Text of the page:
Mark Perrin, InVivos Chief Executive Officer and Chairman, said, In the second quarter, we continued to make significant progress at InVivo. During the quarter, we enrolled four more patients into INSPIRE, and we now have 16 patients in follow-up. One of these patients improved from complete AIS A SCI to motor incomplete AIS C SCI at the one-month visit. We also announced that two patients who had previously converted to AIS B had been assessed to have converted to AIS C at their 12- and 24-month visits, respectively. Of the seven total AIS grade conversions, four are AIS C conversions at this time, meaning these four patients have recovered both sensory and motor function. Given these AIS C conversions and an overall conversion rate of 54.5% (6/11) at the 6-month primary endpoint visit, we remain enthusiastic about the potential of establishing the Neuro-Spinal Scaffold as the foundation of a new standard of care for acute spinal cord injury.

Last week, we announced that the most recent patient to enroll into the INSPIRE study passed away with the cause of death deemed by the Principal Investigator at the site to be unrelated to theNeuro-Spinal Scaffold or implantation procedure. This was the third death in the INSPIRE study. Following discussions with the companys independent Data Safety Monitoring Board (DSMB), we elected to implement a temporary halt to enrollment as we engaged with the FDA to determine whether any changes to the protocol were needed. The FDA responded formally with its recommendations; we are working on assessing the recommendations and formulating a response that will include a protocol amendment. At this time, our primary focus at InVivo is re-opening enrollment in INSPIRE as quickly as possible so that we can continue to make progress toward our goal of redefining the life of the spinal cord injury patient.

Financial Results

For the three-month period ended June 30, 2017, the Company reported a net loss of approximately $6.3 million, or $0.20 per diluted share, compared to a net loss of $5.2 million, or $0.16 per diluted share, for the three-month period ended June 30, 2016. The results for the three-month period ended June 30, 2017 were unfavorably impacted by increases in operating expenses of $416,000 in research and development and $724,000 in general and administrative, partially offset by a non-cash gain on the derivative warrant liability of $554,000 for the three-month period ended June 30, 2017 reflecting changes in the fair market value of the derivative warrant liability. Excluding the impact of the derivative warrant liability, adjusted net loss for the three-month period ended June 30, 2017 was $6.9 million, or $0.22 per diluted share, compared to adjusted net loss of $5.8 million, or $0.18 per diluted share, for the three-month period ended June 30, 2016.

The Company ended the quarter with $21.8 million of cash, cash equivalents, and marketable securities.

For the six-month period ended June 30, 2017, the Company reported a net loss of approximately $12.7 million, or $0.40 per diluted share, compared to a net loss of $11.8 million or $0.39 per diluted share, for the six-month period ended June 30, 2016. The results for the six-month period ended June 30, 2017 were unfavorably impacted by increases in operating expenses of $1.2 million in research and development and $1.0 in general and administrative, partially offset by a non-cash gain on the derivative warrant liability of $795,000 for the six-month period ended June 30, 2017 reflecting changes in the fair market value of the derivative warrant liability. Excluding the impact of the derivative warrant liability, adjusted net loss for the six-month period ended June 30, 2017 was $13.5 million, or $0.42 per diluted share, compared to adjusted net loss of $11.4 million, or $0.37 per diluted share, for the six-month period ended June 30, 2016.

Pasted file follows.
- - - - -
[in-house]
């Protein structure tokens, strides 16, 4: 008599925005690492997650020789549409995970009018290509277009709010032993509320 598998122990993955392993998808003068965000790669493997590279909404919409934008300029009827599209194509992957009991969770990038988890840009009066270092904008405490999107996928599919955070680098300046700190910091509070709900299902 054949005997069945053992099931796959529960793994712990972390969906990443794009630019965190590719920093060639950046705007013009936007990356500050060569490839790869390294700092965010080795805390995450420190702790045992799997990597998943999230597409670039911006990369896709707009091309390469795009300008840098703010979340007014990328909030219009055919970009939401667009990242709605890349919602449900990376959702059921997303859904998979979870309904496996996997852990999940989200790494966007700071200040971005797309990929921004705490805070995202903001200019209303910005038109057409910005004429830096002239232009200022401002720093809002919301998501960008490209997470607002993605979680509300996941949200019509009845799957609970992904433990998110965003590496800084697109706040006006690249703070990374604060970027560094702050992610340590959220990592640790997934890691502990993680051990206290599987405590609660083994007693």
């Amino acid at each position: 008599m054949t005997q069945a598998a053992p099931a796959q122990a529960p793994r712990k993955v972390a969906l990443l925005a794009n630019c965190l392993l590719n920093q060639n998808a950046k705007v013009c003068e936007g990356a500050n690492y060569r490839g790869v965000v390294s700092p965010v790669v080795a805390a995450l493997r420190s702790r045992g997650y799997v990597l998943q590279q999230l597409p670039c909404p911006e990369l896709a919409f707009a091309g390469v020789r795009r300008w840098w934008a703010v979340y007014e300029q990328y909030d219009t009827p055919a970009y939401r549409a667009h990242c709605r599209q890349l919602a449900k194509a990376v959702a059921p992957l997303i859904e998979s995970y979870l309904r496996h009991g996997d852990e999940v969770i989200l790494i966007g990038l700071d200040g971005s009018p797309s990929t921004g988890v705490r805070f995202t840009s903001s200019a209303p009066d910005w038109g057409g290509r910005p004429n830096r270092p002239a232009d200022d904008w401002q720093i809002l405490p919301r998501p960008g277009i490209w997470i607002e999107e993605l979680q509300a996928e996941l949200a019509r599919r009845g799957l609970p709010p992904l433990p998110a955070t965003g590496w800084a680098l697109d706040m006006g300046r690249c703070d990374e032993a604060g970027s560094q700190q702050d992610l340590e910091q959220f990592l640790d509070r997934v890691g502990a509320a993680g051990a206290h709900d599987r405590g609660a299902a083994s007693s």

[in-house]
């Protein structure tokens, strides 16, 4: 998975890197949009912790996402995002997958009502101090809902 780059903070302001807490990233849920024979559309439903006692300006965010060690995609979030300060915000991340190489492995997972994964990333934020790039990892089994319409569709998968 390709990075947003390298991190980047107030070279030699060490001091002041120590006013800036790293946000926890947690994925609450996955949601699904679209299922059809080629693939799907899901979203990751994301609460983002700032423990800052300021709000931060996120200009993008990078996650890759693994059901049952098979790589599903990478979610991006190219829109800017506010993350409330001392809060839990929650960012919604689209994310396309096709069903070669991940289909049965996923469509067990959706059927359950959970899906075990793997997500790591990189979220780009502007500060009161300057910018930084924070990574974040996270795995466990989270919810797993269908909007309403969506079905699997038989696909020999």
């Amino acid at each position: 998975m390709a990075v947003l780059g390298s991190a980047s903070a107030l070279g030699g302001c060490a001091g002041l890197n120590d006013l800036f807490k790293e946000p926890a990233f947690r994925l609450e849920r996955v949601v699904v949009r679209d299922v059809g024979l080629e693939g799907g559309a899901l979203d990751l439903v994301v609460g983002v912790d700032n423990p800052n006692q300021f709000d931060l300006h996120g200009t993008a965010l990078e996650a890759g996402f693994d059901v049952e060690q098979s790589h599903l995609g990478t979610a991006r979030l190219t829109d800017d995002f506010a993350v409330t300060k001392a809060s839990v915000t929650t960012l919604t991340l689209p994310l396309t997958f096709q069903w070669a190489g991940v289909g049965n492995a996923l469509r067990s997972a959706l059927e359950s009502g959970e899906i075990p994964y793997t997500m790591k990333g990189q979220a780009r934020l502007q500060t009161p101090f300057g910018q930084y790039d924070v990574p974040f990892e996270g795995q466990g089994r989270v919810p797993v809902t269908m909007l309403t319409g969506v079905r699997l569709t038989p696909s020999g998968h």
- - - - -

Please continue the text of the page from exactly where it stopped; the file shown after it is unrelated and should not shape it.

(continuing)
Adjusted net loss and adjusted net loss per share are non-GAAP financial measures that exclude the impact of the derivative warrant liability. A reconciliation of these measures to the comparable GAAP measure is included with the tables contained in this release. The Company believes a presentation of these non-GAAP measures provides useful information to investors to better understand the Company’s operations, on a period-to-period comparable basis, with financial amounts both including and excluding the identified items.

About The INSPIRE Study

The INSPIRE Study: InVivo Study of Probable Benefit of the Neuro-Spinal Scaffold for Safety and Neurologic Recovery in Subjects with Complete Thoracic AIS A Spinal Cord Injury, is designed to demonstrate the safety and probable benefit of theNeuro-Spinal Scaffold for the treatment of complete T2-T12/L1 spinal cord injury in support of a Humanitarian Device Exemption (HDE) application for approval. For more information, refer to https://clinicaltrials.gov/ct2/show/study/NCT02138110.

About the Neuro-Spinal Scaffold Implant

Following acute spinal cord injury, surgical implantation of the biodegradable Neuro-Spinal Scaffold within the decompressed and debrided injury epicenter is intended to support appositional healing, thereby reducing post-traumatic cavity formation, sparing white matter, and allowing neural repair within and around the healed wound epicenter. The Neuro-Spinal Scaffold, an investigational device, has received a Humanitarian Use Device (HUD) designation and currently is being evaluated in The INSPIRE Study for the treatment of patients with acute, complete (AIS A), thoracic traumatic spinal cord injury and a pilot study for acute, complete (AIS A), cervical (C5-T1) traumatic spinal cord injury. For more information on the cervical study, refer to https://clinicaltrials.gov/ct2/show/study/NCT03105882.